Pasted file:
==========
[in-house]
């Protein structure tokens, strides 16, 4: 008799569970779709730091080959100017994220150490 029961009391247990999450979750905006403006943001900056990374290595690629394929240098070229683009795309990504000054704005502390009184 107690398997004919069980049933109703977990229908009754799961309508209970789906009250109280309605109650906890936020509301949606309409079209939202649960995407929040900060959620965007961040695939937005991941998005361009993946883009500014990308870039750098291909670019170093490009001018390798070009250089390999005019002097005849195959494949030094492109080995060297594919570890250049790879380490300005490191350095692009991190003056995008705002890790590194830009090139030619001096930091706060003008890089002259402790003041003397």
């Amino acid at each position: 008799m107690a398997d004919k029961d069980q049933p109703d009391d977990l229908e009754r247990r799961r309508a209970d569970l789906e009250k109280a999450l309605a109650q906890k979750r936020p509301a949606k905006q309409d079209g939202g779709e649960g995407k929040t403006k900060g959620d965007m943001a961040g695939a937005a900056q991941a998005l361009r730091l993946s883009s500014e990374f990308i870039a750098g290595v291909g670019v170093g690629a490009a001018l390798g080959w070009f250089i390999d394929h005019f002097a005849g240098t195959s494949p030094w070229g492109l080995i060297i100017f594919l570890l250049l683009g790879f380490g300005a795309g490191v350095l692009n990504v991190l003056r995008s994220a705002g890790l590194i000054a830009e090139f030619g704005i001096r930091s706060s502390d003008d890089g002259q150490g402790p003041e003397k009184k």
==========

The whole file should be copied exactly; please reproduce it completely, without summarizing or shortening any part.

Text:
[in-house]
């Protein structure tokens, strides 16, 4: 008799569970779709730091080959100017994220150490 029961009391247990999450979750905006403006943001900056990374290595690629394929240098070229683009795309990504000054704005502390009184 107690398997004919069980049933109703977990229908009754799961309508209970789906009250109280309605109650906890936020509301949606309409079209939202649960995407929040900060959620965007961040695939937005991941998005361009993946883009500014990308870039750098291909670019170093490009001018390798070009250089390999005019002097005849195959494949030094492109080995060297594919570890250049790879380490300005490191350095692009991190003056995008705002890790590194830009090139030619001096930091706060003008890089002259402790003041003397």
């Amino acid at each position: 008799m107690a398997d004919k029961d069980q049933p109703d009391d977990l229908e009754r247990r799961r309508a209970d569970l789906e009250k109280a999450l309605a109650q906890k979750r936020p509301a949606k905006q309409d079209g939202g779709e649960g995407k929040t403006k900060g959620d965007m943001a961040g695939a937005a900056q991941a998005l361009r730091l993946s883009s500014e990374f990308i870039a750098g290595v291909g670019v170093g690629a490009a001018l390798g080959w070009f250089i390999d394929h005019f002097a005849g240098t195959s494949p030094w070229g492109l080995i060297i100017f594919l570890l250049l683009g790879f380490g300005a795309g490191v350095l692009n990504v991190l003056r995008s994220a705002g890790l590194i000054a830009e090139f030619g704005i001096r930091s706060s502390d003008d890089g002259q150490g402790p003041e003397k009184k």